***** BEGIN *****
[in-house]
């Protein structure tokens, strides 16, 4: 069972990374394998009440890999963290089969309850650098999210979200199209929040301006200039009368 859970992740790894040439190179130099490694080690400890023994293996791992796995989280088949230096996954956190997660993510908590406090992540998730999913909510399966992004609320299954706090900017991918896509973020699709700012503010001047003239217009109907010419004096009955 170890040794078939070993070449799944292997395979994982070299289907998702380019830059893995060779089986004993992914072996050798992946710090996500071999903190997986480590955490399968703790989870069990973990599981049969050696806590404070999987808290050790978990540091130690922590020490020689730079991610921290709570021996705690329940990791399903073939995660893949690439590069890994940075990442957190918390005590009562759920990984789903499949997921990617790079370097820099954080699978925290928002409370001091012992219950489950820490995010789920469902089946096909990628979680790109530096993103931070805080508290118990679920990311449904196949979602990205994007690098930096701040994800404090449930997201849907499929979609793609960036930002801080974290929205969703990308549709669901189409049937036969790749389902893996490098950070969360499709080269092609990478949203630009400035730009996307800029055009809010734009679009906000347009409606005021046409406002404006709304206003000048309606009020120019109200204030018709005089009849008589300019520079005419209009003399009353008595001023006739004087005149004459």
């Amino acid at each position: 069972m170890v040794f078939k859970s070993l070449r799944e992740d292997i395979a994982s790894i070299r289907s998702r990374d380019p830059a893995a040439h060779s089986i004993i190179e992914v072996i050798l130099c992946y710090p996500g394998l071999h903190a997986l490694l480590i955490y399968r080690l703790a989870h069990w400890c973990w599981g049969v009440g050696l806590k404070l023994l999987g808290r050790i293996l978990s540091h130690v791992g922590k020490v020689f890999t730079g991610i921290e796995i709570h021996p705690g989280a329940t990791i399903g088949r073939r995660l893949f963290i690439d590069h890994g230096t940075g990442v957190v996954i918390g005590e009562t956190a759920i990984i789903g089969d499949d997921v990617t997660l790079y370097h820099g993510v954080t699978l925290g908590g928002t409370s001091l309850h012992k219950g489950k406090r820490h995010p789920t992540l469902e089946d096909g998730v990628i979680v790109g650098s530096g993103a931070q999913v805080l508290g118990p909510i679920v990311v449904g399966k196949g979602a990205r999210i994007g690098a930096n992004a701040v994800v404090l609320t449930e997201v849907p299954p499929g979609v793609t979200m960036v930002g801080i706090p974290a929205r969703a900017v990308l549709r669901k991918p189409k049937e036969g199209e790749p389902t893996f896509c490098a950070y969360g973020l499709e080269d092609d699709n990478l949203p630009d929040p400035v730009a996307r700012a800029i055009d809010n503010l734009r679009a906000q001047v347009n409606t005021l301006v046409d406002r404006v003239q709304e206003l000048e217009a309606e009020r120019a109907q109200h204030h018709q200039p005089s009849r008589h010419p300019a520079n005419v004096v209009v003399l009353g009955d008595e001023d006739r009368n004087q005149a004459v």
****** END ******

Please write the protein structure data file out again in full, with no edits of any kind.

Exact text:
[in-house]
């Protein structure tokens, strides 16, 4: 069972990374394998009440890999963290089969309850650098999210979200199209929040301006200039009368 859970992740790894040439190179130099490694080690400890023994293996791992796995989280088949230096996954956190997660993510908590406090992540998730999913909510399966992004609320299954706090900017991918896509973020699709700012503010001047003239217009109907010419004096009955 170890040794078939070993070449799944292997395979994982070299289907998702380019830059893995060779089986004993992914072996050798992946710090996500071999903190997986480590955490399968703790989870069990973990599981049969050696806590404070999987808290050790978990540091130690922590020490020689730079991610921290709570021996705690329940990791399903073939995660893949690439590069890994940075990442957190918390005590009562759920990984789903499949997921990617790079370097820099954080699978925290928002409370001091012992219950489950820490995010789920469902089946096909990628979680790109530096993103931070805080508290118990679920990311449904196949979602990205994007690098930096701040994800404090449930997201849907499929979609793609960036930002801080974290929205969703990308549709669901189409049937036969790749389902893996490098950070969360499709080269092609990478949203630009400035730009996307800029055009809010734009679009906000347009409606005021046409406002404006709304206003000048309606009020120019109200204030018709005089009849008589300019520079005419209009003399009353008595001023006739004087005149004459």
């Amino acid at each position: 069972m170890v040794f078939k859970s070993l070449r799944e992740d292997i395979a994982s790894i070299r289907s998702r990374d380019p830059a893995a040439h060779s089986i004993i190179e992914v072996i050798l130099c992946y710090p996500g394998l071999h903190a997986l490694l480590i955490y399968r080690l703790a989870h069990w400890c973990w599981g049969v009440g050696l806590k404070l023994l999987g808290r050790i293996l978990s540091h130690v791992g922590k020490v020689f890999t730079g991610i921290e796995i709570h021996p705690g989280a329940t990791i399903g088949r073939r995660l893949f963290i690439d590069h890994g230096t940075g990442v957190v996954i918390g005590e009562t956190a759920i990984i789903g089969d499949d997921v990617t997660l790079y370097h820099g993510v954080t699978l925290g908590g928002t409370s001091l309850h012992k219950g489950k406090r820490h995010p789920t992540l469902e089946d096909g998730v990628i979680v790109g650098s530096g993103a931070q999913v805080l508290g118990p909510i679920v990311v449904g399966k196949g979602a990205r999210i994007g690098a930096n992004a701040v994800v404090l609320t449930e997201v849907p299954p499929g979609v793609t979200m960036v930002g801080i706090p974290a929205r969703a900017v990308l549709r669901k991918p189409k049937e036969g199209e790749p389902t893996f896509c490098a950070y969360g973020l499709e080269d092609d699709n990478l949203p630009d929040p400035v730009a996307r700012a800029i055009d809010n503010l734009r679009a906000q001047v347009n409606t005021l301006v046409d406002r404006v003239q709304e206003l000048e217009a309606e009020r120019a109907q109200h204030h018709q200039p005089s009849r008589h010419p300019a520079n005419v004096v209009v003399l009353g009955d008595e001023d006739r009368n004087q005149a004459v």